So two questions in there. And I'll piggyback on what you're saying about people just moving here. Right. I mean, it's probably even probably been worse up in Bozeman, but, you know, you drive to the grocery store right now. And only about half of those license plates have Steamboat on it. Right. And you try to buy a house and you know, they're gone. Right. And that's happening, you know, Casper, right. So you get to like the Sheridans and kind of the little more trendy places to live, I think it's even even worse. So there's a bunch of talent out there that are moving here, just kind of organically. And then I think on the flip side, there is the you know, especially in the tech world, you know, it's gone. It's gone remote, right. And that that seems to be the new normal probably will be for a while. I think that's both good and bad for a little while and base companies. One of them is it's gone remote and Silicon Valley's gone remote, too, right. So you're competing with everybody for talent. And you don't really get to the hey, you know, hey, there's no income tax in Wyoming. Right. So that's what that's 5% that's a 5% raise for you, while they still wanna live in California, or they want to live in Austin, right, or something like that. So so some of that's a little bit a little bit broken, but it does. Yeah, you know, I think, you know, COVID has probably accelerated that remoteness you know, in two years accelerated 10 or 12. Right. There's some generational things as well that the guys your age and younger are are looking for a different thing in life, which is, I think, probably positive for the record in NET is positive for the Rocky Mountains. Because we've kind of got that quality of life aspect that that the next generation is looking for. But yeah, I don't know if I answered your question, but yeah, I think there's both of that.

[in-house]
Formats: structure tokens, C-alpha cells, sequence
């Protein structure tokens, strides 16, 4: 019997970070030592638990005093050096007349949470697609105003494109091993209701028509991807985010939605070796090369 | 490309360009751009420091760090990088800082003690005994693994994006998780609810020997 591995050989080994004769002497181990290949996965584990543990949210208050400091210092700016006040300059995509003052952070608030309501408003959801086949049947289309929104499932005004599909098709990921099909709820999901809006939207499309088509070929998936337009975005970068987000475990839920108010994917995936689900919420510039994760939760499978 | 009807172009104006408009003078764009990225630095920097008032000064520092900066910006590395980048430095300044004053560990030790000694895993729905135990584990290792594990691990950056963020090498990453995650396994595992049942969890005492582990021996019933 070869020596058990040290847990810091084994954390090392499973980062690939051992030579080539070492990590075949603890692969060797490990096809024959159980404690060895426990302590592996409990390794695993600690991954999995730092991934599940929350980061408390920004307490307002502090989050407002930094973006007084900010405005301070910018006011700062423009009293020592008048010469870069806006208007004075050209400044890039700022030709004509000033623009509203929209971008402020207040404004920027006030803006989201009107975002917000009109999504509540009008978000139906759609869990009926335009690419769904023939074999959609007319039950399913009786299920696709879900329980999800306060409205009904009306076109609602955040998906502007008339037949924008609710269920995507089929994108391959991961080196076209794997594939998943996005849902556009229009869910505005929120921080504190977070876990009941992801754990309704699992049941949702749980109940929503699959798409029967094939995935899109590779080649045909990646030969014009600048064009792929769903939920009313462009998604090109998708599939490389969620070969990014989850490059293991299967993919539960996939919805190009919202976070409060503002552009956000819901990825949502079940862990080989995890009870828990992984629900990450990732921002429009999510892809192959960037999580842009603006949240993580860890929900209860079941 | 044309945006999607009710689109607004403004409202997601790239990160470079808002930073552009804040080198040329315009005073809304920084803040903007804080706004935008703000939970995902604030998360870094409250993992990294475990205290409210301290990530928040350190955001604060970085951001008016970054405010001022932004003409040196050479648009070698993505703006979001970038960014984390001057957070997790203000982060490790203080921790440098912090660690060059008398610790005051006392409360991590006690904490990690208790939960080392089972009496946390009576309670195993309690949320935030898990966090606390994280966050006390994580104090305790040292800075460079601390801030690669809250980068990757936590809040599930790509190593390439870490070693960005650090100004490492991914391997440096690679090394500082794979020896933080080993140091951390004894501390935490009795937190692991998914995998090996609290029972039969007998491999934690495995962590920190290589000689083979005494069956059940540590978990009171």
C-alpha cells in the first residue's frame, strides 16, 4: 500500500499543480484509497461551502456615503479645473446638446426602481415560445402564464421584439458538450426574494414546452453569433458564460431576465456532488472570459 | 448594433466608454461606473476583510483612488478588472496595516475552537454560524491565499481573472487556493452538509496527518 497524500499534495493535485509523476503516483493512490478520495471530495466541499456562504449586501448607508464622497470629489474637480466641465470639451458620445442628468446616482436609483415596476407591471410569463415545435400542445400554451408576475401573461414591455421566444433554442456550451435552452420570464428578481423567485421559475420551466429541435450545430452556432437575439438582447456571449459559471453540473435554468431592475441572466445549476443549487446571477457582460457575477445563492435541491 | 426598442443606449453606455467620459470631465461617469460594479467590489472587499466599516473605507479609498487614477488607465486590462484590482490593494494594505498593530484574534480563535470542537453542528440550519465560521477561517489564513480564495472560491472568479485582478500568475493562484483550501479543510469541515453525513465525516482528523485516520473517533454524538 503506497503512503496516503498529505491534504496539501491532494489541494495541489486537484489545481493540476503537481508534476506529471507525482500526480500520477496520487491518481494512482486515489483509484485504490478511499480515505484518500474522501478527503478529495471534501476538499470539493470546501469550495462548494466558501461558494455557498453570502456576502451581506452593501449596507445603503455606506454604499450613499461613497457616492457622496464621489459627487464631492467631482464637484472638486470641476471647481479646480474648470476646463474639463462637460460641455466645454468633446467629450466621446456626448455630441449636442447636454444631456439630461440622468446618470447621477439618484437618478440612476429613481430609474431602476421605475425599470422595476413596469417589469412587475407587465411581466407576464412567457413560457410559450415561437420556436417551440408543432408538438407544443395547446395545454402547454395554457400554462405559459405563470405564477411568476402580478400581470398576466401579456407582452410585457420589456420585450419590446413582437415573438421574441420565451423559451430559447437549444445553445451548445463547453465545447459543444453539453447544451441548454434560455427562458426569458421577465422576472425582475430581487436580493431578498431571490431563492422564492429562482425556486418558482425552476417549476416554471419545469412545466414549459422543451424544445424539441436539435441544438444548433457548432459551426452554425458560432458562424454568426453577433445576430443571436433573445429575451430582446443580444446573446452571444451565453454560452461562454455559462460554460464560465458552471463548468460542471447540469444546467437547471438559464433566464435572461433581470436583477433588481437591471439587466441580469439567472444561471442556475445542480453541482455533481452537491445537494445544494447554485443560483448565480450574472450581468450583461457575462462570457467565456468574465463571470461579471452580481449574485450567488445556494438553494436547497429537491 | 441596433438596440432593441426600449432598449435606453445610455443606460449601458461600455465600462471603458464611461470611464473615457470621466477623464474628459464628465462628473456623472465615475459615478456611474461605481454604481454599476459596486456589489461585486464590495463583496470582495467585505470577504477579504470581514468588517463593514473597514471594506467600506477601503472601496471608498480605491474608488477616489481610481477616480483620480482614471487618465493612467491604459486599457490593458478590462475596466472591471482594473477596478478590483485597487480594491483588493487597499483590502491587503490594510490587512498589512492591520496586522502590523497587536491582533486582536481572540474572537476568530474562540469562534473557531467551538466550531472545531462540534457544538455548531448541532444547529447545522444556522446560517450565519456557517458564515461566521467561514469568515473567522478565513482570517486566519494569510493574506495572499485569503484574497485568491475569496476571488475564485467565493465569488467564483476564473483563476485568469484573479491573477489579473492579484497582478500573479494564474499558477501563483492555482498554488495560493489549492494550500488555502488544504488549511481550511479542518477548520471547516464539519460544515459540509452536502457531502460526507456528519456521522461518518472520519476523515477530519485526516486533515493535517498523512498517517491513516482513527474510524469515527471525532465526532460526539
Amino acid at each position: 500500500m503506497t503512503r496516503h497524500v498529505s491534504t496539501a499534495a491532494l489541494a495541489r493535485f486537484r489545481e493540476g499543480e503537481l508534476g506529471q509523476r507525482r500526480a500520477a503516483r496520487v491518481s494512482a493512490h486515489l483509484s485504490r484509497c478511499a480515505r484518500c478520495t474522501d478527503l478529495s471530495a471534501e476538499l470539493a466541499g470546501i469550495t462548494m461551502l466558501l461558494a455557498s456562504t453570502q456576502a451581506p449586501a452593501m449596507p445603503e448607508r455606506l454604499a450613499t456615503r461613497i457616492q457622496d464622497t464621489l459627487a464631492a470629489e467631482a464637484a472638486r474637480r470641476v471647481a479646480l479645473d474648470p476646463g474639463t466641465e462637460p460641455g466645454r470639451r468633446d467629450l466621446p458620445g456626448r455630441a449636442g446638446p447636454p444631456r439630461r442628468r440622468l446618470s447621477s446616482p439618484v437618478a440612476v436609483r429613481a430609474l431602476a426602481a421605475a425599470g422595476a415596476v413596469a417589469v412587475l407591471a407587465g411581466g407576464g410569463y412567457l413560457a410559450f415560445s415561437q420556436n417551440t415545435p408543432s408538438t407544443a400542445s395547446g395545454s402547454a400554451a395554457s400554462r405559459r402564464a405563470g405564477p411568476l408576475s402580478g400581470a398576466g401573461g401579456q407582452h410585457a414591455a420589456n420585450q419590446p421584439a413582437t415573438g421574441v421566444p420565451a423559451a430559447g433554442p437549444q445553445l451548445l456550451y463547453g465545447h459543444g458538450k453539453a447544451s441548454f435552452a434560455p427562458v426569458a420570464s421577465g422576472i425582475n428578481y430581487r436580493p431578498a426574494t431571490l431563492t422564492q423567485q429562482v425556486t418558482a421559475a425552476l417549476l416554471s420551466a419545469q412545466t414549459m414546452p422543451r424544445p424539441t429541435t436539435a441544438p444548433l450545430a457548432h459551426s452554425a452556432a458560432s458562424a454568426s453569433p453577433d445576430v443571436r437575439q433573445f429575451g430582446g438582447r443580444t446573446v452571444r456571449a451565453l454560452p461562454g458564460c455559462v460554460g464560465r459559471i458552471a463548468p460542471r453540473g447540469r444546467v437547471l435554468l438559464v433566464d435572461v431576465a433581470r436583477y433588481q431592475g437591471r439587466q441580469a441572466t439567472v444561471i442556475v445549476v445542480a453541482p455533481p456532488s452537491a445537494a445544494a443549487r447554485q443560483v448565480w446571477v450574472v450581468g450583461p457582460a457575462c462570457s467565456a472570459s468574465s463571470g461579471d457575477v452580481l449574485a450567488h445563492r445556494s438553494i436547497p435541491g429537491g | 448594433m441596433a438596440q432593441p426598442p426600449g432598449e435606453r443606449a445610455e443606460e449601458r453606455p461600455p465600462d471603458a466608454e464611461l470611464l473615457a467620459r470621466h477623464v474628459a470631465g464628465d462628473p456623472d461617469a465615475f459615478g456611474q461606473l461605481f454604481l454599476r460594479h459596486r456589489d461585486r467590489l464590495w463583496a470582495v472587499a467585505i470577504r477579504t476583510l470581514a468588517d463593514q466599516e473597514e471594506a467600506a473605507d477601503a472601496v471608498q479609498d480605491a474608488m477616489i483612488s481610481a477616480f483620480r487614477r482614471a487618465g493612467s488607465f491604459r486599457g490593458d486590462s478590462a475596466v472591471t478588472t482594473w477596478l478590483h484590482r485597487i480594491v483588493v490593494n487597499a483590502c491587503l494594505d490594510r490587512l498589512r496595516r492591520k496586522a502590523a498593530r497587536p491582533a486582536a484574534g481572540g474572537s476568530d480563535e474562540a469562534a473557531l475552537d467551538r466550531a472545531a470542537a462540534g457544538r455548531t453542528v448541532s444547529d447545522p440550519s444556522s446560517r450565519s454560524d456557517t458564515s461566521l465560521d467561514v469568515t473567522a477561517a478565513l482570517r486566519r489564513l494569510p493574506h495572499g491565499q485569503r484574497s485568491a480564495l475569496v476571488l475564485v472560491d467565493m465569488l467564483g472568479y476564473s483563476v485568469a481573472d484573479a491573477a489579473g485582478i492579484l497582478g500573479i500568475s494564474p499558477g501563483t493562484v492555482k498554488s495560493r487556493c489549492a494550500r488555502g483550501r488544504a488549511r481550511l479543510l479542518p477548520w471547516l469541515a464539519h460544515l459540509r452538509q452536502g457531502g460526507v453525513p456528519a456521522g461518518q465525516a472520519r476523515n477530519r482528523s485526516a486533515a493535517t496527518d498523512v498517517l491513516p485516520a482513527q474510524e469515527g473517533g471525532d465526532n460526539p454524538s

Yeah. Cool. What What about follow-on funding for Wyoming companies, especially like companies that are that Breakthrough 307 has gotten behind? Yeah. Has that? How was that then?
So four or five years ago, it was a super struggle, right. So so we have, essentially zero venture firms that are that have an office in Wyoming. Right. And, and, you know, there's some, there's some like yourselves up in Montana, there's, you know, maybe a couple of little ones over in South Dakota, there's, you know, a good handful of in Colorado now. And some and some over in Utah, but you know, getting follow-on funding was really hard. Like, really, really hard for, for, for our companies, five, six years ago. So one of our first investments is a company called Language IO. They're a Cheyenne, cool, cool company that the listeners should go should go Google and they do translation software. And we tried to raise a following around for them three or four years, three or four years ago, it was really hard, like, really hard. And now I think we're, you know, COVID, kind of changed that too. Right. So we're two rounds, two rounds later for that company. They're still headquartered in Cheyenne. But almost all of the last two rounds have come from the coasts, right. So you know, venture funds are looking for deals, and they kind of don't care where they're at anymore. You know, I mean, some of them still kind of do. But the fact that, you know, back in my Firehole days, like the first thing I had to say to someone when I was raising money was yeah, we're in Wyoming and this is why it's okay. Right? And if you talk to Heather, who's the CEO of Language IO it doesn't even come up. Right? Like, you're some you're somewhere, right? Your company's remote doesn't matter. So yeah, I think that's changed a lot in the last couple in the last couple of years for the better for the better for a company. That's, that's, that's headquartered here.